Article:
Fig 2 shows the speed-density diagram mapped with traffic conflict risk represented by the ACI and TTC, respectively. The bigger size and darker color of a point indicate the higher potential conflict risk of a traffic state. Obviously, the traffic conflict risk increases with an increase in density and a decrease in speed. When the density increases, the distance headways between cars are reduced, with a potential to increase the risk even though the speed decreases. As can be seen in Figs 2 and 3, the ACI has more obvious trend on the change of risks than the TTC for both data.
We further use the same method to map the traffic conflict risk of different states on the speed-density curve, using the risk represented by the ACI and TTC to determine the size and colour of each point. Figs 4 and 5 show the fundamental diagrams mapped with traffic conflict risk represented by the ACI and TTC, for data I and II, respectively.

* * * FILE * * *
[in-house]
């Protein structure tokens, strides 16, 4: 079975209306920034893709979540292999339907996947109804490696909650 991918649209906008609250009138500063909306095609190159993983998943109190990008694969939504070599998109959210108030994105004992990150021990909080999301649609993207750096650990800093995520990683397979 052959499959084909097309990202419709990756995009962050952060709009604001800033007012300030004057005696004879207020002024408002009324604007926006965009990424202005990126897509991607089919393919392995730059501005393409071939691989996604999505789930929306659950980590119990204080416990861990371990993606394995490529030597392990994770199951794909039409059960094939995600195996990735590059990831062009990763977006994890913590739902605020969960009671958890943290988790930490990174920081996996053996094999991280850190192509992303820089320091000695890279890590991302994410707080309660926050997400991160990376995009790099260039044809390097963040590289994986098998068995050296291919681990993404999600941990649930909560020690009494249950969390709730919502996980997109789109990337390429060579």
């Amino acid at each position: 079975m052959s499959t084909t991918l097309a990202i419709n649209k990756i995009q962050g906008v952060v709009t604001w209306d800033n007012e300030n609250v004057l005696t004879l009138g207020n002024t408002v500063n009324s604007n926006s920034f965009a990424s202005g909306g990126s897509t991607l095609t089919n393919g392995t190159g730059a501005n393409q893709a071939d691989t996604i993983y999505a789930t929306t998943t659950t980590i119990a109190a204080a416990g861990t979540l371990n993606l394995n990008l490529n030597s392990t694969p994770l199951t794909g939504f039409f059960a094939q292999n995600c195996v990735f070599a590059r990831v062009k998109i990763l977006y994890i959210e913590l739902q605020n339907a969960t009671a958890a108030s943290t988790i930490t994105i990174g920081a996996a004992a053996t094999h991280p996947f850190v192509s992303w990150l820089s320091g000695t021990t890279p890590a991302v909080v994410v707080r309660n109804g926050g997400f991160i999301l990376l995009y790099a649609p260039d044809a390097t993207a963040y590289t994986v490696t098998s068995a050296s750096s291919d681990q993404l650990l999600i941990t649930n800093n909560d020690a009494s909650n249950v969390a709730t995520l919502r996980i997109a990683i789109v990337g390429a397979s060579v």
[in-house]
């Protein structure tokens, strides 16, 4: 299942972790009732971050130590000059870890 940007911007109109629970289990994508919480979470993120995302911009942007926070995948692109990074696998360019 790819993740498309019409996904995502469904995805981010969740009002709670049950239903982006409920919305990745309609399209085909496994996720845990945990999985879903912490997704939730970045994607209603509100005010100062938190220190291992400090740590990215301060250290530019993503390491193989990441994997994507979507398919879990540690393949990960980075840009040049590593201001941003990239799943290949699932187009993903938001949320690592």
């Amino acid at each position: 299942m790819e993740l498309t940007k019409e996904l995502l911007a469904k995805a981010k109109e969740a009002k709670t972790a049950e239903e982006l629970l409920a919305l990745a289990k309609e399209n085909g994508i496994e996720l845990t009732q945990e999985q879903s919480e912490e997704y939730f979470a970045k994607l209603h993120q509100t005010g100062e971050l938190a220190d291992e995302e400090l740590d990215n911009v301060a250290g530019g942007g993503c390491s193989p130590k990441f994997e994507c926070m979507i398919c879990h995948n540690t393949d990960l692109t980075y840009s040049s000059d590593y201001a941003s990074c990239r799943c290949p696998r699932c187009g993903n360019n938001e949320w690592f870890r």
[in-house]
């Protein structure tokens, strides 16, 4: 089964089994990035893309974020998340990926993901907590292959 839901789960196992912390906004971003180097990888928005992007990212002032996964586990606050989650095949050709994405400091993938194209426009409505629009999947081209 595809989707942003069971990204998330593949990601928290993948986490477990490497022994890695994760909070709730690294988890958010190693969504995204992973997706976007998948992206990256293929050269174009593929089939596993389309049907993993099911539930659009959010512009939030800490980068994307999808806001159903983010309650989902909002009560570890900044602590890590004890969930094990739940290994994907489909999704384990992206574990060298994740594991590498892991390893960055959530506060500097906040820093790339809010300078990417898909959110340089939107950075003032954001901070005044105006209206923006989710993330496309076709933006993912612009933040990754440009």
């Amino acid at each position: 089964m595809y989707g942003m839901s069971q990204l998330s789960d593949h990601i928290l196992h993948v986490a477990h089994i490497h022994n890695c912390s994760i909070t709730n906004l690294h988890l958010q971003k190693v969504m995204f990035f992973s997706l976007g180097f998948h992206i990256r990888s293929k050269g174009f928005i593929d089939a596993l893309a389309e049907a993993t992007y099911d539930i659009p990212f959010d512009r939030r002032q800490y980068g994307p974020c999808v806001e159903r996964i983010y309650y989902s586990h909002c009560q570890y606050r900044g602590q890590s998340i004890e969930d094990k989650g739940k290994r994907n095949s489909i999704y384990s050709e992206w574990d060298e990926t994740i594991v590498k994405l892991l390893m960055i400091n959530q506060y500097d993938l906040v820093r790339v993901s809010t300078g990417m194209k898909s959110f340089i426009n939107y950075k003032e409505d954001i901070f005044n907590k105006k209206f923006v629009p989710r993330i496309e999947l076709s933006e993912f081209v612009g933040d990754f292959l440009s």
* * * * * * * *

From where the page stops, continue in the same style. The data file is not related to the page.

As depicted in Figs 4 and 5, the points are found with size increased and colour thickened as we move from top to bottom. Obviously, the potential conflict risks measured by the ACI and TTC increase when the speed decreases. As can be seen in Fig 4, the flow value located between 1,500 veh/h and capacity is found corresponding to two traffic states, with different speeds. Apparently, the traffic conflict risk is found to be distinct for those two states, the traffic conflict risk of the capacity state clearly being less than that of the over-capacity state. As can be seen in Fig 5, the conflict risk is increasing when the speed decreases along the curve from the top to the bottom in both graphs. There are two distinct traffic states found between flow rate 2,200 veh/h and capacity. The trend is also found for data II in Fig 5 by using the ACI and TTC. Thus, we can conclude that the traffic conflict risk increases along the curve, from level of service A to F. Besides, it is found that the ACI can represent the change of risks better than TTC for both data. This is consistent with that ACI has better performance than surrogate TTC by Kuang et al. . The possible reasons are as follows: (1) The ACI can evaluate more car-following scenarios than TTC. According to the notions of TTC, all scenarios in which the speed of the following vehicle is not greater than that of the leading vehicle are regarded as safe. That is to say, the condition used to determine the risk is the speed differential. Thus, it is impossible to identify the risks in other scenarios by using the TTC. The ACI is based on a hypothetical disturbance; it can be used in any car-following scenario, even the leading vehicle’s speed is greater than that of the following vehicle. Therefore, the ACI can have more accurate results than TTC. (2) The ACI takes more important variables into account. Since the drivers and vehicles are most critical parts in crash mechanism, the consideration of the driver’s reaction time and the MADR can contribute to a better representation of the risk.